There are two types of culture shocks that travelers usually experience. The first is the shock of a brand new culture that a traveler experiences when he/she visit a country for the first time. The second is the more fearful one and the one that most travelers dread more. It is the kind of shock that a traveler gets on returning home from a foreign country. This is most commonly known as reverse culture shock. Students, who visit foreign countries for educational purposes, often experience this reverse culture shock as soon as they reach their homeland. They sense an isolated feeling all of a sudden, something that they may not have felt when abroad. Understanding the mindset of the members of their own family and even close friends can seem like a challenge. This is the moment when 'studied-abroad' students may identify a 'new person' inside themselves. Read on to learn more about reverse culture shock, common problems associated with it and how to get over it with ease.
Cultural Shock After Returning To Home Country
Most Common Causes For Reverse Culture Shock
Read for information on reverse culture shock after studying abroad, cultural shock after returning to home country, and re-entry shocks in the home country.
Reverse Culture Shock
- Your friends and family may, perhaps, expect you to be the same person you were before you left. You, however, may have changed during your time abroad due to your experiences and exposures to a totally different culture.
- Returning to your 'older personality' can prove to be a challenge. You should attempt sharing why you have changed your views and attitudes by explaining adventures you have had to everyone around you. This will help them understand you better.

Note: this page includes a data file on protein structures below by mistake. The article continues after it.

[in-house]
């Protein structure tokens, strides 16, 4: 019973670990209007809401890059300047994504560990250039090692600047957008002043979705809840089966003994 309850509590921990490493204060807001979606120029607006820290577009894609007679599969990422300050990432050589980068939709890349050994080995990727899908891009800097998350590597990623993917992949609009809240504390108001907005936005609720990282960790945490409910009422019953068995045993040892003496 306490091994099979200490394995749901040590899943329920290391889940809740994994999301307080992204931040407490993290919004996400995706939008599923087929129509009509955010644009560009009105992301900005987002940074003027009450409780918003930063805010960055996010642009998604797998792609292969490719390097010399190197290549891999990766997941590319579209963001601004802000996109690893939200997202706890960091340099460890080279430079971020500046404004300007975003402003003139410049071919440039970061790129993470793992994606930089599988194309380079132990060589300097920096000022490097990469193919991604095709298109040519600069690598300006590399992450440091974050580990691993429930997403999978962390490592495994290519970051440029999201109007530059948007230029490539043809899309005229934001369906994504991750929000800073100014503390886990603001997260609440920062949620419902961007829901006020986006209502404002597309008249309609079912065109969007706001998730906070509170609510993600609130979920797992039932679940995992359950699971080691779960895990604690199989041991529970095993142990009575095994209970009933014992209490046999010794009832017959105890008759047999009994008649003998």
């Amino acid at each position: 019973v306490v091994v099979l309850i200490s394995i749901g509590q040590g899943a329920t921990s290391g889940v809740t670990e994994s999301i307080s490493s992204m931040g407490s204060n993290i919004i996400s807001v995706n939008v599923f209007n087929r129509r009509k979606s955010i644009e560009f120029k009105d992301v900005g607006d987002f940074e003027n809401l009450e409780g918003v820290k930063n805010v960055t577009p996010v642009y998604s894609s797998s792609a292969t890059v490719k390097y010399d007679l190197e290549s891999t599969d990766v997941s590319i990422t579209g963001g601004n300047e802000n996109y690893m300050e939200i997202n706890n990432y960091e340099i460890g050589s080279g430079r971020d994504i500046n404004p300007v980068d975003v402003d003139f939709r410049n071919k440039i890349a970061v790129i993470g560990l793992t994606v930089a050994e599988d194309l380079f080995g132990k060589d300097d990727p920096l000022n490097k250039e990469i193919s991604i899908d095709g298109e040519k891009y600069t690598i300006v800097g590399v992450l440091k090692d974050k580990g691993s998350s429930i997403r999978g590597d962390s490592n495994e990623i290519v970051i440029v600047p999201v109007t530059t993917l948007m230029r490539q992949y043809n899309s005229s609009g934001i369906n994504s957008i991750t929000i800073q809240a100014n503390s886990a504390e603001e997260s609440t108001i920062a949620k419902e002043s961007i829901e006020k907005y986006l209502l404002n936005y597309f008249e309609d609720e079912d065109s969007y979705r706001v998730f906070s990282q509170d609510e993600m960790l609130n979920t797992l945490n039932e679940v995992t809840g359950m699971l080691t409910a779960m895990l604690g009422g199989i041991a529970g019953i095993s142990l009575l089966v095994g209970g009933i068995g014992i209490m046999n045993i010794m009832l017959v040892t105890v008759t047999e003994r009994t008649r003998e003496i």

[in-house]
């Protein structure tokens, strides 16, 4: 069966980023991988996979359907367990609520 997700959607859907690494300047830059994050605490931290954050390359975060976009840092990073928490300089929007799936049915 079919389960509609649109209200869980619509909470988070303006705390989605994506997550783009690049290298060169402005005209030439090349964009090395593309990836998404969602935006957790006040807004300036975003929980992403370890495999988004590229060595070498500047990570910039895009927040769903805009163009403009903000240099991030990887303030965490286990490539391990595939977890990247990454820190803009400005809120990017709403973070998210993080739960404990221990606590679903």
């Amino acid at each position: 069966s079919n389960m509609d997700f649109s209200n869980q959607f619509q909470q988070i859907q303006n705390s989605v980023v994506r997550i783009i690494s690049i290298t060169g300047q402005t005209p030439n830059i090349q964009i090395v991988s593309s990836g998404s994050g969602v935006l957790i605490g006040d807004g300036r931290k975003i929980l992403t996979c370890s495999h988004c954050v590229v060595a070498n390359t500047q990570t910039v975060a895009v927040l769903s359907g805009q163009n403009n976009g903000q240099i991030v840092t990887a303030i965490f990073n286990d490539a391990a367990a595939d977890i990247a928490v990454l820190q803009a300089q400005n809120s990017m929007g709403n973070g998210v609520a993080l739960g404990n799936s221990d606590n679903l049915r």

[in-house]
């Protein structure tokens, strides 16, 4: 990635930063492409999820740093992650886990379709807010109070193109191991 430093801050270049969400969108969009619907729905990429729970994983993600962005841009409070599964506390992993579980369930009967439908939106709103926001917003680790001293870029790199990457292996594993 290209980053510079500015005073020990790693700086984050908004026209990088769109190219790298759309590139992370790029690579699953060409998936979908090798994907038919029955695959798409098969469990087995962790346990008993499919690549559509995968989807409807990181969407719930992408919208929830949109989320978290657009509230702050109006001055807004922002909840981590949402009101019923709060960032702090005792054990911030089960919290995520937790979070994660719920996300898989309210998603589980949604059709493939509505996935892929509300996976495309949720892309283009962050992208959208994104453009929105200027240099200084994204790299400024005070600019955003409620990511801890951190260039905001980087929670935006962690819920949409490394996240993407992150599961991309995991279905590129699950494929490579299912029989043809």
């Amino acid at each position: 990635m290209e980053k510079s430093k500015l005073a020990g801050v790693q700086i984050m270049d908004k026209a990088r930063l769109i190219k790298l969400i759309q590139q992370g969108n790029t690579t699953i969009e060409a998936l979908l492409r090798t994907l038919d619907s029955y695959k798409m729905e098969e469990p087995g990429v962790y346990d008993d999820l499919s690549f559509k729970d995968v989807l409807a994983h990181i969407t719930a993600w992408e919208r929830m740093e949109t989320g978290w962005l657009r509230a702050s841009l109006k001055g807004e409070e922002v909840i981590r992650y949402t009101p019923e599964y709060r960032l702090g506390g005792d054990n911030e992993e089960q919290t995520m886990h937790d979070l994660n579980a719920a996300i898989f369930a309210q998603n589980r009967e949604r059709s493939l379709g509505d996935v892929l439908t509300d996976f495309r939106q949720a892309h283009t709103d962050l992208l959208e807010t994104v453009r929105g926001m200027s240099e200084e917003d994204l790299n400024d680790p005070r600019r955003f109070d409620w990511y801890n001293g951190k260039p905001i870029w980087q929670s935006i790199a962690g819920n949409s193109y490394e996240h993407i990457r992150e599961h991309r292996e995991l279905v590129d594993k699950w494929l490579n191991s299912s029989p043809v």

- Re-entry students may sense a reverse culture shock in terms of ideas and beliefs, traditions, insights and values.
- Students may also look at their home culture, social conditions, homeland's mass media and language spoken by people around, as a completely new thing.
Symptoms of Reverse Culture Shock
- A peculiar feeling of restlessness will overcome the 'victim'.
- Reverse homesickness is a typical symptom of reverse cultural shock. Students, who have just returned from a foreign shore, tend to miss acquaintances, friends and places abroad.
- Another common symptom of reverse culture shock is boredom. Recently students from abroad experience a sense of insecurity, uncertainty, confusion and frustration.
- Bored and insecure students will often spend most of their time sleeping!
- A change in goals or priorities makes for yet another major symptom of reverse culture shock.
- Feelings of alienation or withdrawal are also frequently noticed amongst students who have returned from a foreign country.
- A strange feeling of resistance grows toward family and friends.
How To Deal With Reverse Culture Shock
- Try to fine-tune your new ideas and attitudes that were formed while you were abroad. This will give you the best of the results.
- Reverse culture shock can be toned down by integrating your new interests and cross-cultural skills with your life in your home country. This can be done through your involvement with international groups, tutoring or services in the community or on campus.
- You can develop the habit of writing on the positive aspects of your home country and send over the information to your friends overseas. In a funny way, this will help you relieve yourself from what has come to be known as a 'reverse culture shock'.
Experiencing reverse culture shock is common for students who have just returned to their homeland after years of education in a foreign country. However, one can easily overcome it, if dealt with positivity.